Reducing preamp/amp voltage gain?
The preamp/amp combo in our system consists of an Adcom 750 preamp and Bryston 4B ST power amplifier. The overall gain of these two components is fairly high, so the volume control rarely moves more than a few degrees from zero. This makes use of the remote difficult: a single push usually goes from "too loud" to "too quiet" and skips "just right."
Any thoughts on reducing the gain of this combo? The warranty on the Adcom has long since expired, but I'd rather not mess with the Bryston. The easiest solution would appear to involve building a fixed passive attenuator between the preamp and amplifier. Are there any rules of thumb for choosing the impedance of such a component to avoid trouble? The output impedance of the Adcom is listed as < 600 Ohms (< 1200 Ohms balanced), and the input impedance of the Bryston as 50k Ohms (20k Ohms, balanced). They're currently hooked via the unbalanced connection. A quick test with a VOM indicates that 10–15 dB of attenuation should do the trick.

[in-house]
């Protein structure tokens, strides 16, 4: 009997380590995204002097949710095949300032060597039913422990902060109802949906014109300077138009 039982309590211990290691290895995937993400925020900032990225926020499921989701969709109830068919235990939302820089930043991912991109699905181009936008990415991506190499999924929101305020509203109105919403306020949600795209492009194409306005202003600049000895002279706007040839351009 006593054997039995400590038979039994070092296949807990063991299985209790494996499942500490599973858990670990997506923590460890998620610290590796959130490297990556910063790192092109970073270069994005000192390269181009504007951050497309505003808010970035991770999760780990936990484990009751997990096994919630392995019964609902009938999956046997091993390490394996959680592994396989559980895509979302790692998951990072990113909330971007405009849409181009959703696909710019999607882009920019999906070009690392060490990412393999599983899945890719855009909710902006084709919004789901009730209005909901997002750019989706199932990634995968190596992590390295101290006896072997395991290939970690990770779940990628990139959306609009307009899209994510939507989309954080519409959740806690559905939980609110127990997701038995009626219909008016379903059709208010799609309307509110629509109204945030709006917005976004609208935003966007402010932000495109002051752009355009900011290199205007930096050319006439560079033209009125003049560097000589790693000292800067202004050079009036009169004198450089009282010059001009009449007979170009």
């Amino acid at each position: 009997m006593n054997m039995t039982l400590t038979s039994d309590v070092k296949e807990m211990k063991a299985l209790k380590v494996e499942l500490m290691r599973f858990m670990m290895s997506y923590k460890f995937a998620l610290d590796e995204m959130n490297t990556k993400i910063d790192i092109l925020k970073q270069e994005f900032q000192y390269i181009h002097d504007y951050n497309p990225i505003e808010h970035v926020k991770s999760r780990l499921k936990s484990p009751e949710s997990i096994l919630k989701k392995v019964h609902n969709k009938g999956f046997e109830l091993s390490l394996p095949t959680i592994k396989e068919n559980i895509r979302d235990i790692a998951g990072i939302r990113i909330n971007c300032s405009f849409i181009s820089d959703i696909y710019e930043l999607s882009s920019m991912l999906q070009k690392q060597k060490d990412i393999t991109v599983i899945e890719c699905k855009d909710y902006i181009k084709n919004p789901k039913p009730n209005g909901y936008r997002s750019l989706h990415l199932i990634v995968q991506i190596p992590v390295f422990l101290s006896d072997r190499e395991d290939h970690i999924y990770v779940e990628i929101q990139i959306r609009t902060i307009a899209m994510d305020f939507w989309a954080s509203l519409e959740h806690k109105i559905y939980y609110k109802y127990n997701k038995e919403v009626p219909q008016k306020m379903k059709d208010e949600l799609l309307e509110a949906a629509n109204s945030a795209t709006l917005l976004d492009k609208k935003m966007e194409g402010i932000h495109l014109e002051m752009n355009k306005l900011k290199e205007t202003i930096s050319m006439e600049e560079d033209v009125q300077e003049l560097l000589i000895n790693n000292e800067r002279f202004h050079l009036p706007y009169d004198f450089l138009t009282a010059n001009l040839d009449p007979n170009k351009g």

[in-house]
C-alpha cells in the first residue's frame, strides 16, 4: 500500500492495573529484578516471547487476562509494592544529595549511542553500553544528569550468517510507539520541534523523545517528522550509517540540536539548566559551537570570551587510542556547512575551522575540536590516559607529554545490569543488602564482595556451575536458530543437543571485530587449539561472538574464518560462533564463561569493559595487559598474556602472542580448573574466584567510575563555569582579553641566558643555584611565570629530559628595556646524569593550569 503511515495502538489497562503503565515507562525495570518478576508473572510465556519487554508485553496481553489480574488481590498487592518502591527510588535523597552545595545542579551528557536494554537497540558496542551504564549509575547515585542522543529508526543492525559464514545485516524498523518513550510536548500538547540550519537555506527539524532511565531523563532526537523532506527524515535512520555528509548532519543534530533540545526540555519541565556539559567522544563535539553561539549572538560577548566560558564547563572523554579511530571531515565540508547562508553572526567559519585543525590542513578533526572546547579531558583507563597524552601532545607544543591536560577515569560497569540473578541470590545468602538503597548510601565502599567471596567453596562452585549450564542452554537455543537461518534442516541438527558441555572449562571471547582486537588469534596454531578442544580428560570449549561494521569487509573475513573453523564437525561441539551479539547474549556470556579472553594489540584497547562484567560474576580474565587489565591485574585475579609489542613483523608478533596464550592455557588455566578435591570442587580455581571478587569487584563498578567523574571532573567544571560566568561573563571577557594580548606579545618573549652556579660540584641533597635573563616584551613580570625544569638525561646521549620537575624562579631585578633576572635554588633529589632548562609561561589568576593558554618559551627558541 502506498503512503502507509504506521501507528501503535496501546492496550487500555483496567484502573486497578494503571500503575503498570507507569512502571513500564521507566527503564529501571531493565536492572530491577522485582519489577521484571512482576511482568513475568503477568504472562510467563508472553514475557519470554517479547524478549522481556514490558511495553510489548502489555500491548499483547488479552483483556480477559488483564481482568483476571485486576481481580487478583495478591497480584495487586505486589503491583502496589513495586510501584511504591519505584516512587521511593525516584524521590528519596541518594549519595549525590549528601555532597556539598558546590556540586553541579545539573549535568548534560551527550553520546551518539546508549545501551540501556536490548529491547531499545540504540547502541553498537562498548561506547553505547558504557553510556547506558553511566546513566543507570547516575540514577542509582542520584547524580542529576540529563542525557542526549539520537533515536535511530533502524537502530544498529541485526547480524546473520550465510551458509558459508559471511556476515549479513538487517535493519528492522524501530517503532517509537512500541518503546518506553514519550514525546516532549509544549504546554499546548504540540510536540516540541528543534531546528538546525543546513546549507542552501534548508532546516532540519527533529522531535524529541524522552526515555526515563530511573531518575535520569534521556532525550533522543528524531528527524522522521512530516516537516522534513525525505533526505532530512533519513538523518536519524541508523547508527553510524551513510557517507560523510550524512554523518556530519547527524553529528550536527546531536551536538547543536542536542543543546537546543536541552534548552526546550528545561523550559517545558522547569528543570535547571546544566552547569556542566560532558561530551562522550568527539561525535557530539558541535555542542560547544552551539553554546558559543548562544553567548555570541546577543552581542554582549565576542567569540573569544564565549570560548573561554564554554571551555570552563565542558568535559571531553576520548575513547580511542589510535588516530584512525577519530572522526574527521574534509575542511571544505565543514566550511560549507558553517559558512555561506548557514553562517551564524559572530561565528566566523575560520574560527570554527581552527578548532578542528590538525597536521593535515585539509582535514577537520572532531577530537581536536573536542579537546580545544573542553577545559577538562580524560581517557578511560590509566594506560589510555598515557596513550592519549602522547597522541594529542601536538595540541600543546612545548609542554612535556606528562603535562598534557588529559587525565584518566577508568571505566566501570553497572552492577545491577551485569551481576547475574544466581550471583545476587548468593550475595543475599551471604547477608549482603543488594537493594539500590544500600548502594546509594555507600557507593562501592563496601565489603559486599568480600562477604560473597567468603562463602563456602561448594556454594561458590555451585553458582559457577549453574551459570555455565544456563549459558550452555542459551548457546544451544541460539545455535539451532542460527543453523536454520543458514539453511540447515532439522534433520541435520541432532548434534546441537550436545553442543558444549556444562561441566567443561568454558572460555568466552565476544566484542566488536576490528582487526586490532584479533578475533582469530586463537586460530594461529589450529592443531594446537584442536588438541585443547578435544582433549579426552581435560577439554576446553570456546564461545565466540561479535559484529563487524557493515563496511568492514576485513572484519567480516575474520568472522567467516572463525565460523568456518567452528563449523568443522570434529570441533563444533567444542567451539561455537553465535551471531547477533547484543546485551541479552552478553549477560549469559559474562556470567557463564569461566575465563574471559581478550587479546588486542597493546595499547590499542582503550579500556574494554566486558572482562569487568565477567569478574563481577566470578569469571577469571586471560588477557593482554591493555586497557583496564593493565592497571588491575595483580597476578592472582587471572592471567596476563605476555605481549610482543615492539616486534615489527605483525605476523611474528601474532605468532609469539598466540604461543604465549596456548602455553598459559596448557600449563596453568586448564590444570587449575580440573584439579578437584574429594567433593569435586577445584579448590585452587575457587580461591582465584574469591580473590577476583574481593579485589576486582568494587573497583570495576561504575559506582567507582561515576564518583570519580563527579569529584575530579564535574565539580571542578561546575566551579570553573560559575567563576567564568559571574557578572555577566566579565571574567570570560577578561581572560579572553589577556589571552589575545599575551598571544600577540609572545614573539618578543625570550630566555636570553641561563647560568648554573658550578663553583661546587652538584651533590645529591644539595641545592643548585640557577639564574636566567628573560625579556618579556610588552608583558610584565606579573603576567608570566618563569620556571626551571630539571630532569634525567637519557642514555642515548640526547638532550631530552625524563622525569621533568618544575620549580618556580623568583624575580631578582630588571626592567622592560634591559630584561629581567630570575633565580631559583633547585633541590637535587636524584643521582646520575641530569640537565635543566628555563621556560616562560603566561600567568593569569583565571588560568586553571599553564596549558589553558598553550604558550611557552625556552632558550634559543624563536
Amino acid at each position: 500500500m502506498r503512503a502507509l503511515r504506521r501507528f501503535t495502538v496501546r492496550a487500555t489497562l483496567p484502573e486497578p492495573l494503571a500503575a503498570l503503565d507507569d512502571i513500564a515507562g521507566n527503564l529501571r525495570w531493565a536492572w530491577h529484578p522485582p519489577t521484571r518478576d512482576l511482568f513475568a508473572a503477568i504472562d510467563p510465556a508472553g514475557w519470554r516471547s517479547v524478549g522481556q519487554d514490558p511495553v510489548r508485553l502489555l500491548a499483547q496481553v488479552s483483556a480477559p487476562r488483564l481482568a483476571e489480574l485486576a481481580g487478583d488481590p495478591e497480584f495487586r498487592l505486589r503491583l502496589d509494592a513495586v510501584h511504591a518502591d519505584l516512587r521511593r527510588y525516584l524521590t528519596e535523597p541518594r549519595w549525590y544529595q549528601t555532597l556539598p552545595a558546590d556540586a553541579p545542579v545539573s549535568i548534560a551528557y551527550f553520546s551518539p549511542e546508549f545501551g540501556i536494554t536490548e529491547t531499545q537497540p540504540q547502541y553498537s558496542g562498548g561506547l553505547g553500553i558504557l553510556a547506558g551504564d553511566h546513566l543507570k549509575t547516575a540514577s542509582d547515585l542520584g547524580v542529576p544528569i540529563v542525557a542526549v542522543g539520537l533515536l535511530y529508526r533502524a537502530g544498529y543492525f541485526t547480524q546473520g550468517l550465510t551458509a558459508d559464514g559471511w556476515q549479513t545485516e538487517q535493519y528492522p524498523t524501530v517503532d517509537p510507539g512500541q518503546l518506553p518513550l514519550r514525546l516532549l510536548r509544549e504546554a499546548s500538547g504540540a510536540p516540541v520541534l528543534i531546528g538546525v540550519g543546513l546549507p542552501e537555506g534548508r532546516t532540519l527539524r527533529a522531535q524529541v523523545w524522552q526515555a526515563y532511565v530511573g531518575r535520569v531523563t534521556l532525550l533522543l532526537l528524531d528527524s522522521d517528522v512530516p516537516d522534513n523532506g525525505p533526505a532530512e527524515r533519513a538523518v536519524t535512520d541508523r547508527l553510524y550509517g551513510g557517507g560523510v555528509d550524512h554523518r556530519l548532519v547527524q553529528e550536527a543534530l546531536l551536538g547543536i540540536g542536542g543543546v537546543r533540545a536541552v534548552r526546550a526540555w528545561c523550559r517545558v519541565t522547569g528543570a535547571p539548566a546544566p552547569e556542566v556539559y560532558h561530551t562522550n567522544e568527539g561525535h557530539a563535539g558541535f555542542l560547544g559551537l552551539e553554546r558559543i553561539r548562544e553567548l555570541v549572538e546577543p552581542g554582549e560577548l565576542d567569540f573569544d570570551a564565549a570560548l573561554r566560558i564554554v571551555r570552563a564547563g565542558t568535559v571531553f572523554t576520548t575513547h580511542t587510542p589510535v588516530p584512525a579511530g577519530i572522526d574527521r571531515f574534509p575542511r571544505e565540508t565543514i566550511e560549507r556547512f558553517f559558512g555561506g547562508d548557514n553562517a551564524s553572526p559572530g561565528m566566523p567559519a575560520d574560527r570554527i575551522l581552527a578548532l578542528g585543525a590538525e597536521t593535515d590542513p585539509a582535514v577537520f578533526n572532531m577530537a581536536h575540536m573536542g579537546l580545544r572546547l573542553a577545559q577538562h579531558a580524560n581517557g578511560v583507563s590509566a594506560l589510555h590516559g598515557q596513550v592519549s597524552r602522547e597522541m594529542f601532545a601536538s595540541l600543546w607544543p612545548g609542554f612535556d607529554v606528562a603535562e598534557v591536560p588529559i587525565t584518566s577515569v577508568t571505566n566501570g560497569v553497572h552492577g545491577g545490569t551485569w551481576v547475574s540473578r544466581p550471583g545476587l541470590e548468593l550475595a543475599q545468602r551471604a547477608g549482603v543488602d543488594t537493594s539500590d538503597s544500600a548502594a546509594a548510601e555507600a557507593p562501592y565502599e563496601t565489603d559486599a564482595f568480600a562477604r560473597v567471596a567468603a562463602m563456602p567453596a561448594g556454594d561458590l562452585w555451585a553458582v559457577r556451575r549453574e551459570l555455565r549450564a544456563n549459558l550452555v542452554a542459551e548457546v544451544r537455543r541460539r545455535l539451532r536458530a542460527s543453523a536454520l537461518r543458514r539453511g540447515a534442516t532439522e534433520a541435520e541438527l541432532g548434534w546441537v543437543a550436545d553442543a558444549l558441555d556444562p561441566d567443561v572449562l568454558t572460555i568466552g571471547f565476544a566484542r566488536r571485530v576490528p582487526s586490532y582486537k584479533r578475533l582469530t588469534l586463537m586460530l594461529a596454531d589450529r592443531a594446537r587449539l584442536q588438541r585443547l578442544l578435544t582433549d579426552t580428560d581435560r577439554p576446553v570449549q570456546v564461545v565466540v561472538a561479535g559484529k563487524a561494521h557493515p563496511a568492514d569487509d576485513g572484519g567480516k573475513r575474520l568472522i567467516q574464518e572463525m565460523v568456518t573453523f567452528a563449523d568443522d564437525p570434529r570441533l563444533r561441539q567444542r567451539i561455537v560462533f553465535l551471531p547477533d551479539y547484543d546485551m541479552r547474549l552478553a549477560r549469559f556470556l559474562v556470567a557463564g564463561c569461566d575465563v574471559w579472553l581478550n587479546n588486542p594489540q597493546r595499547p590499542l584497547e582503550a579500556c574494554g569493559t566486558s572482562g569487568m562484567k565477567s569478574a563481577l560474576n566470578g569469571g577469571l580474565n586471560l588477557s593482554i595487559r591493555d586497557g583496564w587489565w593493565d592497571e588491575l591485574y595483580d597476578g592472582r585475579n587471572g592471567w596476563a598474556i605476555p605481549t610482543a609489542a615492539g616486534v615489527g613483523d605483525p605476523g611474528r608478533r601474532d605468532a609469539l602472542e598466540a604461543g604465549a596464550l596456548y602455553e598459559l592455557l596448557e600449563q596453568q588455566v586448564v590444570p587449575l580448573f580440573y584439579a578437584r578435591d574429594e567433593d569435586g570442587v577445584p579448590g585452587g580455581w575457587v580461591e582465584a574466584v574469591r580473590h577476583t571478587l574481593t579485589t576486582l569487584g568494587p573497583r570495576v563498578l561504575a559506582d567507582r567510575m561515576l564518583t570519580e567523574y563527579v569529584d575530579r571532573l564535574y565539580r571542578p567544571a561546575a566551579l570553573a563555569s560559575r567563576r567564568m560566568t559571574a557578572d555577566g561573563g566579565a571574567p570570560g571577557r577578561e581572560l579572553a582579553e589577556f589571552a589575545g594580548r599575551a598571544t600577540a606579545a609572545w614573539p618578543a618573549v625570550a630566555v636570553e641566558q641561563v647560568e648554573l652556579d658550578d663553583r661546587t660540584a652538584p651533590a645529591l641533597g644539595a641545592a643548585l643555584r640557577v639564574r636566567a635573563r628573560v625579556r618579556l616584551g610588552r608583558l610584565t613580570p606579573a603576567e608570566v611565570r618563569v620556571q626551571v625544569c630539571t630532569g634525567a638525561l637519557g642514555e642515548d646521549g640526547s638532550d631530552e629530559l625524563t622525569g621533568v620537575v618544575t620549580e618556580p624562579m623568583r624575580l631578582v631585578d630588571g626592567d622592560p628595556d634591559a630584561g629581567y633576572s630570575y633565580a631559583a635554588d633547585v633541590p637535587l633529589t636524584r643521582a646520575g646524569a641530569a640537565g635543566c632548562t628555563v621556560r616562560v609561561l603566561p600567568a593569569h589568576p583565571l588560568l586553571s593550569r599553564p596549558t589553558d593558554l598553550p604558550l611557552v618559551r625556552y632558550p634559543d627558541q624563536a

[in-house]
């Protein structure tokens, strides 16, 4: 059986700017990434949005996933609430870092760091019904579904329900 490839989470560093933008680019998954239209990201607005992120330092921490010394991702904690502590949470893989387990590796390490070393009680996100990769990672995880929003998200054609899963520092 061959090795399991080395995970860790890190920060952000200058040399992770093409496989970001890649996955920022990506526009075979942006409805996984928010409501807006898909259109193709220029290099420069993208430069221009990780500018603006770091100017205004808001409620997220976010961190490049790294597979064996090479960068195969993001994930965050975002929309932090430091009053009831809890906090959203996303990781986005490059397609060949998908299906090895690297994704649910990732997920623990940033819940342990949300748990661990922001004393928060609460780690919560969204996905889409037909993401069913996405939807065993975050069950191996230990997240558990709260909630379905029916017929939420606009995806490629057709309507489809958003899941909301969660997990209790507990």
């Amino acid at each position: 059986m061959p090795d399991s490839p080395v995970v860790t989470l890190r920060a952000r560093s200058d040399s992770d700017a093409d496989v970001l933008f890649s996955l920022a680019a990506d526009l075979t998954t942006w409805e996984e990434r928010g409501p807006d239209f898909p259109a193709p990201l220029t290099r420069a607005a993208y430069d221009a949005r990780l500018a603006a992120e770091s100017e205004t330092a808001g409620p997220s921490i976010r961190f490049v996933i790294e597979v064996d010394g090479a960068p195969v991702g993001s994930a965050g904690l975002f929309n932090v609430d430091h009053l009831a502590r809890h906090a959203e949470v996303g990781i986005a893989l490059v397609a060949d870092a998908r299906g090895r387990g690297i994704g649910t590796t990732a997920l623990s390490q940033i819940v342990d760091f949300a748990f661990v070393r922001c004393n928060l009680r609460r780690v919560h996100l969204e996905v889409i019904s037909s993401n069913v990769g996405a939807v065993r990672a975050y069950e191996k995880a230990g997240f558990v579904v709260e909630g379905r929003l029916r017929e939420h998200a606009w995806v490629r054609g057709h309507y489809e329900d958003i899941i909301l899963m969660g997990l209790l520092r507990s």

Thanks in advance for your suggestions.
No real rule of thumb, it's weaker than that, maybe 'rule of pinky'
Keep the resistors high enough that you don't strain the preamp
keep the resisitors low enough that you don't put excess noise into the system.
May I reccomend a 10k and 3.9K with the 3.9k being the one tied to ground. In your particular setup this will give you around 12db of attenuation
|All times are GMT. The time now is 05:25 AM.|
vBulletin Optimisation provided by vB Optimise (Pro) - vBulletin Mods & Addons Copyright © 2016 DragonByte Technologies Ltd.
Copyright ©1999-2016 diyAudio